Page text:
I am new to real estate investment. I have looked at different townhouses for the past few weeks (in Maryland). There are three potential properties I am interested in, but I am not sure what is the best way to evaluate them. They all have similar size, but option #1 is very close to subway (for people commuting to Washington DC), highway and major shopping centers, listing price $415K, built in 1986, the realtor said similar property in the community rented for $2300/month. Option #2 is brand new home, $385K, but far away from subway, about 3 miles from highway, similar new home in that community rents for $2200/month. Option #3 is close to highway, major shopping centers, about 3 miles from subway, listing price $329K, built in 1989, similar home rents for $1800/month. If I buy a brand new home, it would be minimum maintenance cost for many years, but the location is not as good as the home built in 1980's and need more maintenance. Any suggestions on how to evaluate them for investment? Thank you.
Hi @Amber Huang have you run the numbers through a spreadsheet or something like BP's Rental Property calculator?
Right now I can't remember which BP book/blog post/podcast to point you to regarding how to analyze a deal, but beyond price and rent you have to factor in taxes, HOA fees, insurance, vacancy rates, and property management fees (even if you are planning to diy it). There is a section in the forums about analyzing deals, try there.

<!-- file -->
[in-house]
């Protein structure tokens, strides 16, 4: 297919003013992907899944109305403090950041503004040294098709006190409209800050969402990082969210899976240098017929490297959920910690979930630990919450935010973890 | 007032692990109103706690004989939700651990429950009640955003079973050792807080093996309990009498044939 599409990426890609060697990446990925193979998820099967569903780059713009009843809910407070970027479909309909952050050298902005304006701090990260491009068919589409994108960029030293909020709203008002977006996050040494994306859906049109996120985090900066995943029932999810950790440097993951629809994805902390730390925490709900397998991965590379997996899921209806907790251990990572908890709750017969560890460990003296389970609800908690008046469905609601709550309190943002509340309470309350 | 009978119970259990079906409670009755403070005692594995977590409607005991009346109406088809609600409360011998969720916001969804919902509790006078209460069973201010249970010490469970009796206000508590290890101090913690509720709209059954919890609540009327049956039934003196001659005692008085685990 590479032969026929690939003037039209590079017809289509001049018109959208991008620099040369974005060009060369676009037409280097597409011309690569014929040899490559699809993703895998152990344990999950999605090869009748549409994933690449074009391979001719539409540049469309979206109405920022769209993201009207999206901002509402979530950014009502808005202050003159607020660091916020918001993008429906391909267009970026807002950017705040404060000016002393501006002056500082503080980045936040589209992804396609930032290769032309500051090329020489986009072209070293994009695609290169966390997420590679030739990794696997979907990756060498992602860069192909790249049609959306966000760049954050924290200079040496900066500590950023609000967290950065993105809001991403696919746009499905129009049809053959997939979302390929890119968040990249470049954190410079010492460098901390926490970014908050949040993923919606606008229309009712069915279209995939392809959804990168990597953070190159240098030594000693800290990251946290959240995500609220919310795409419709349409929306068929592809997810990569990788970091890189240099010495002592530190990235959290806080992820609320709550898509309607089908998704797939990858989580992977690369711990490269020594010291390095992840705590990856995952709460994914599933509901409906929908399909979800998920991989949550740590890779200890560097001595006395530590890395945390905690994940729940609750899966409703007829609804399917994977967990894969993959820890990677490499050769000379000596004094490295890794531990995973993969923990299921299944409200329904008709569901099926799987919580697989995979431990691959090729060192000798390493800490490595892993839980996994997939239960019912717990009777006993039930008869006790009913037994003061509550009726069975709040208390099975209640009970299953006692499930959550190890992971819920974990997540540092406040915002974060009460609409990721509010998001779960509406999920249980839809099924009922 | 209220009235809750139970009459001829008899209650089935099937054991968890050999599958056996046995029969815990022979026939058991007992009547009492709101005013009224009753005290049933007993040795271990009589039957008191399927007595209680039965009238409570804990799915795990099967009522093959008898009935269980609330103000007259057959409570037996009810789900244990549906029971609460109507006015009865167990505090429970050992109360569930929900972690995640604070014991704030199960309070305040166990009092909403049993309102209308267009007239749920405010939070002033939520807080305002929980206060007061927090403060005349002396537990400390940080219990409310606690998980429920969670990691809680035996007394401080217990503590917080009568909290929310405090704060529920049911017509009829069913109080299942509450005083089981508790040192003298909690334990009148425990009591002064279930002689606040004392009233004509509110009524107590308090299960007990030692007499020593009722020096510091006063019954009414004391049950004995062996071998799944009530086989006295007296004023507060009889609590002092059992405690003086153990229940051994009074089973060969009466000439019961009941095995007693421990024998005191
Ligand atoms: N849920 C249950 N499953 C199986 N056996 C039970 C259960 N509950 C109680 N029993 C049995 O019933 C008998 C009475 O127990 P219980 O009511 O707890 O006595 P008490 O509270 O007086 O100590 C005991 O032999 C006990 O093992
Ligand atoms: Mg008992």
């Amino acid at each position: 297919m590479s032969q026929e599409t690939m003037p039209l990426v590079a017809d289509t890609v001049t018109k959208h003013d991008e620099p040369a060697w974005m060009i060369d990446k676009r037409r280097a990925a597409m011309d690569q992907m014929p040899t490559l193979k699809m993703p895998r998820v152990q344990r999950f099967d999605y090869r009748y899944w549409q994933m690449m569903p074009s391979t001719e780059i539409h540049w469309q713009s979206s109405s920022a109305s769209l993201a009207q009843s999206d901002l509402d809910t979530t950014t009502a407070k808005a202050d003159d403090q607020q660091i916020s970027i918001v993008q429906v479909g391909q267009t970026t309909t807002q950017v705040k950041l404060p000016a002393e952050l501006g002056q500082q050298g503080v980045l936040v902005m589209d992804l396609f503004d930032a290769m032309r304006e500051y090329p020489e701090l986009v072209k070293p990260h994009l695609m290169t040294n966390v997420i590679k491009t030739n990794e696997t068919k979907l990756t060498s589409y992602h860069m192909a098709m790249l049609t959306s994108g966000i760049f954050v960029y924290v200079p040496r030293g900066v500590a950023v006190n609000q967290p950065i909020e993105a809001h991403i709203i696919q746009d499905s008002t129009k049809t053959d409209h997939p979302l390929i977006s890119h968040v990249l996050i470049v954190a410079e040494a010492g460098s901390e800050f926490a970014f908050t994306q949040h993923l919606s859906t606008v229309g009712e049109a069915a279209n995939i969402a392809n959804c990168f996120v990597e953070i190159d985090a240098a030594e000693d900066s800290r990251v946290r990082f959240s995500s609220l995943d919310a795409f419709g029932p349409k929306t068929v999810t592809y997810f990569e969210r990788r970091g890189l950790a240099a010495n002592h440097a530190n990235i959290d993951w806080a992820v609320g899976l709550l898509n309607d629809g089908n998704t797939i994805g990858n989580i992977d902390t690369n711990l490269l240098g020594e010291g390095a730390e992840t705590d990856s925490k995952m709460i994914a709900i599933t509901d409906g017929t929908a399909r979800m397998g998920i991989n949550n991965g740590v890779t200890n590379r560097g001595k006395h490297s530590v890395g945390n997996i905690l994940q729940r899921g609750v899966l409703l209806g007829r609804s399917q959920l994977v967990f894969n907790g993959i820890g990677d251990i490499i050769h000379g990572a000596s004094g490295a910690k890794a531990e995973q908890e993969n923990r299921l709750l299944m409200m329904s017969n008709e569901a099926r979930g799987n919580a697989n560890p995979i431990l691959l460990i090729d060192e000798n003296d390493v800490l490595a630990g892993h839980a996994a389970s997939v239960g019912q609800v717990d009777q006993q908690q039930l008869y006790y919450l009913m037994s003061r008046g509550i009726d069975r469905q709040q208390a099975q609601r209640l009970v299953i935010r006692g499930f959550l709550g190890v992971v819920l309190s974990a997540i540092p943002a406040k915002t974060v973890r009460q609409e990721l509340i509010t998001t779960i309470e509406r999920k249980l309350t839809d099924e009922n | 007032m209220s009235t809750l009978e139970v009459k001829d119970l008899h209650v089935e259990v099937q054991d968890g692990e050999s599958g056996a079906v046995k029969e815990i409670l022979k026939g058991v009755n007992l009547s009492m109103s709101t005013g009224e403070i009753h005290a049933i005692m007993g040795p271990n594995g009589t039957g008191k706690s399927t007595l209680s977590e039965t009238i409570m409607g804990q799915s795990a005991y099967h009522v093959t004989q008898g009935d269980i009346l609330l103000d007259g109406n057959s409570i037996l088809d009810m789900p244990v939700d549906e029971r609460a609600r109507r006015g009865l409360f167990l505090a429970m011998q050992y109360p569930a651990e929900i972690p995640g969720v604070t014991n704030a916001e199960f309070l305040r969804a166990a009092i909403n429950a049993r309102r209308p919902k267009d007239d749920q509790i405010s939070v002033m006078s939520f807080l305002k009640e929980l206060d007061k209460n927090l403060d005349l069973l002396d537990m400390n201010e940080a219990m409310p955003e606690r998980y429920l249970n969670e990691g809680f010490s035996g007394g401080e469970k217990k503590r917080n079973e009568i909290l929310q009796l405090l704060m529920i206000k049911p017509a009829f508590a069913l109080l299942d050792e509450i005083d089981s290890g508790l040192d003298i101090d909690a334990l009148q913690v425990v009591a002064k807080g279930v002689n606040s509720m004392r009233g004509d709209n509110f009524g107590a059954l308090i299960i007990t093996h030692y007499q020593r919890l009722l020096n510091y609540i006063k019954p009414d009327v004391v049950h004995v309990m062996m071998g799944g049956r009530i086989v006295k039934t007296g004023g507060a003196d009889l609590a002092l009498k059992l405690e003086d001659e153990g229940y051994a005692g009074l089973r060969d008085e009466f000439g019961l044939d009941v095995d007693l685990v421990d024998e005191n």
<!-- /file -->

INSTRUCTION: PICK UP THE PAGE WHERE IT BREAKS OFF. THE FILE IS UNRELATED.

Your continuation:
I just finished reading this:
There are a number of different ways I would evaluate these investment properties as potential buy and holds. First, I would not just take my agent's word on what these properties would rent for and instead would do some additional due diligence to establish the potential rental price of each one. Try rent estimator websites like Zilpy and/or get confirmation of the rental prices from an independent source.
Second, don't just evaluate a potential investment property based on the cashflow, but also think about the long term price appreciation potential. Generally speaking, a home close to the DC Metro system would be more attractive to me (and also probably easier to rent out) because it will have more appreciation potential.